Kurt Vonnegut weaved together the disparate strands of science fiction and his personal experiences as a World War II prisoner of war to create Slaughterhouse-Five‘s Billy Pilgrim: a soldier who has become “unstuck in time.” We witness the horrors of war and the uncertainties of peacetime as Billy bounces back and forth across the timeline of his birth, life, and eventual death. Gutsy, strange, and sympathetic, Slaughterhouse-Five is Vonnegut at his best.
The first book in The Themis Files trilogy, which was completed this year, examines how the discovery of an ancient alien artifact on earth affects both individuals and the world. It’s true to science fiction’s mission of asking big questions about human nature and the pursuit of knowledge.
Both a spoof on cyberpunk tropes and an entertaining story in its own right, Snow Crash follows the adventures of Hiro Protagonist and Yours Truly as they try to uncover the cause of a virus infecting hackers that may be connected to the Tower of Babel. Stephenson combines excellent world building with research into linguistics and history. Check it out soon as an Amazon television show based on the book is in the works.
My personal favorite book on this list. The Sparrow is a profoundly empathetic novel about a Jesuit mission to an inhabited planet. Russell demonstrates a preternatural understanding of human behavior while at the same time building an alien civilization with an anthropologist’s eye. Her characters grapple with faith in a way I’ve rarely seen in science fiction. This book moved me to tears.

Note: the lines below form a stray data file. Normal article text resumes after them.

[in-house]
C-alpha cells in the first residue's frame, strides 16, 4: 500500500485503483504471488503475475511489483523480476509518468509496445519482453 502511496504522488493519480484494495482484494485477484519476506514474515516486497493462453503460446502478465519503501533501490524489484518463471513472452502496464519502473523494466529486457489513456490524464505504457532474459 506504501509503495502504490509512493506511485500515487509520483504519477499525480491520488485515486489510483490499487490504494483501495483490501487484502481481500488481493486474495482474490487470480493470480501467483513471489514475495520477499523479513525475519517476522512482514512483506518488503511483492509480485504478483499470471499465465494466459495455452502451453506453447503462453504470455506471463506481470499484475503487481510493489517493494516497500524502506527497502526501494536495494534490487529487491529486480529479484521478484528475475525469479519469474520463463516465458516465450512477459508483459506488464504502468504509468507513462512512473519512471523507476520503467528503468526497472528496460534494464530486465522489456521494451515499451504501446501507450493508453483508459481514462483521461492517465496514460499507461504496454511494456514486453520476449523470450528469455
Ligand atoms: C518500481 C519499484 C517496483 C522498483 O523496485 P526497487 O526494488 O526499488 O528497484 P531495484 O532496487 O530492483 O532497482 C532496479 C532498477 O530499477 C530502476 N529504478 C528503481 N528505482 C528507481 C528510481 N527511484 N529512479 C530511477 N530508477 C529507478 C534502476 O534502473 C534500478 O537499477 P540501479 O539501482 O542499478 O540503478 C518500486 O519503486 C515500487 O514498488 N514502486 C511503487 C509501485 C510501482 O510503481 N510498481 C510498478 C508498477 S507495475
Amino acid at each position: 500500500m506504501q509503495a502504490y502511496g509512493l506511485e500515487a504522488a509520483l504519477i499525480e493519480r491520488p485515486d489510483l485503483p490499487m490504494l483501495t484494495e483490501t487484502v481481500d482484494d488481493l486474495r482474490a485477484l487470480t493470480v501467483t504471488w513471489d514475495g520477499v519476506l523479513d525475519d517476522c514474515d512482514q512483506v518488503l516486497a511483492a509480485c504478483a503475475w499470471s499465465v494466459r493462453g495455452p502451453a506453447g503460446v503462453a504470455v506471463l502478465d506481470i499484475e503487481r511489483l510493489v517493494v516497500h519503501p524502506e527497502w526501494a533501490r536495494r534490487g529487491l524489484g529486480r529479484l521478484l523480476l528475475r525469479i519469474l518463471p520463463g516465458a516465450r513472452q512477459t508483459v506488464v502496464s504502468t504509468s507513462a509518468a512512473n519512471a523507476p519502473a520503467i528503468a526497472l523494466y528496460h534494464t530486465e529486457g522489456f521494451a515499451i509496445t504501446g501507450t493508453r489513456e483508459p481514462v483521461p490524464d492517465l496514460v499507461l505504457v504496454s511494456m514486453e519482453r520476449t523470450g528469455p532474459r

Stephen King’s sprawling apocalyptic opus is a long-time favorite among his devoted fans — it’s also one of his finest novels. Beginning with a computer error in a laboratory that releases a global pandemic, King builds an epic story of survival, resilience, and the ultimate struggle of good vs. evil. It melds elements of horror, fantasy, and post-apocalyptic sci-fi into a 1,100 page doorstop of a novel that cemented Stephen King as the pre-eminent horror writer of his generation.
A flu pandemic devastates humanity, killing off almost everyone and bringing modern civilization to a grinding halt. Station Eleven explores the first days of the epidemic, as well as the future it created. This oddly optimistic work of apocalyptic literature teaches us that survival alone is insufficient, and that we must have art to give it meaning.